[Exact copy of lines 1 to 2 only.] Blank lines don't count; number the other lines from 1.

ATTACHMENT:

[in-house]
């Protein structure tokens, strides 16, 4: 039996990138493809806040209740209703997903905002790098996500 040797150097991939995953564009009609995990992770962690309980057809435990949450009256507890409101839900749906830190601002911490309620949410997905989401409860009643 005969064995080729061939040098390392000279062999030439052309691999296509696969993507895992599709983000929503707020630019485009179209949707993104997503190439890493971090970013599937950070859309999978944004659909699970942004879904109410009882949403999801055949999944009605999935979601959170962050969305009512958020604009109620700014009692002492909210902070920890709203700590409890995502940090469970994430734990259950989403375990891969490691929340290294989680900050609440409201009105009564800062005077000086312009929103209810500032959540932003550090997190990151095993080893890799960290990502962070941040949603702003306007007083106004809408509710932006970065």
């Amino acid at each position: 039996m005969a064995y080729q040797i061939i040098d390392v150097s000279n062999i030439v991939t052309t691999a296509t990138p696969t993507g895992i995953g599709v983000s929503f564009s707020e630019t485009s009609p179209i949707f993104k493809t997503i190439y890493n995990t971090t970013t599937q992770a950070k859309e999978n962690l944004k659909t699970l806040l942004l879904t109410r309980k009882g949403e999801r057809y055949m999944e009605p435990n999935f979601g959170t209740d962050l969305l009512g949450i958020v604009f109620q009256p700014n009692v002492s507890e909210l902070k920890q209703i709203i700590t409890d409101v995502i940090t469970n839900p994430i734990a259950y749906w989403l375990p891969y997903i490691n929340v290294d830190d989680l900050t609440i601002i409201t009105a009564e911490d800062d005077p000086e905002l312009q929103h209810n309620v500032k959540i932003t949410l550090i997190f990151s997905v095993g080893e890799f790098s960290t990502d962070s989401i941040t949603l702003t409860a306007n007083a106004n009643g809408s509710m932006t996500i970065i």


[in-house]
């Protein structure tokens, strides 16, 4: 039996990138493809806040209740209703997903905002790098996500 040797150097991939995953564009009609995990992770962690309980057809435990949450009256507890409101839900749906830190601002911490309620949410997905989401409860009643 005969064995080729061939040098390392000279062999030439052309691999296509696969993507895992599709983000929503707020630019485009179209949707993104997503190439890493971090970013599937950070859309999978944004659909699970942004879904109410009882949403999801055949999944009605999935979601959170962050969305009512958020604009109620700014009692002492909210902070920890709203700590409890995502940090469970994430734990259950989403375990891969490691929340290294989680900050609440409201009105009564800062005077000086312009929103209810500032959540932003550090997190990151095993080893890799960290990502962070941040949603702003306007007083106004809408509710932006970065």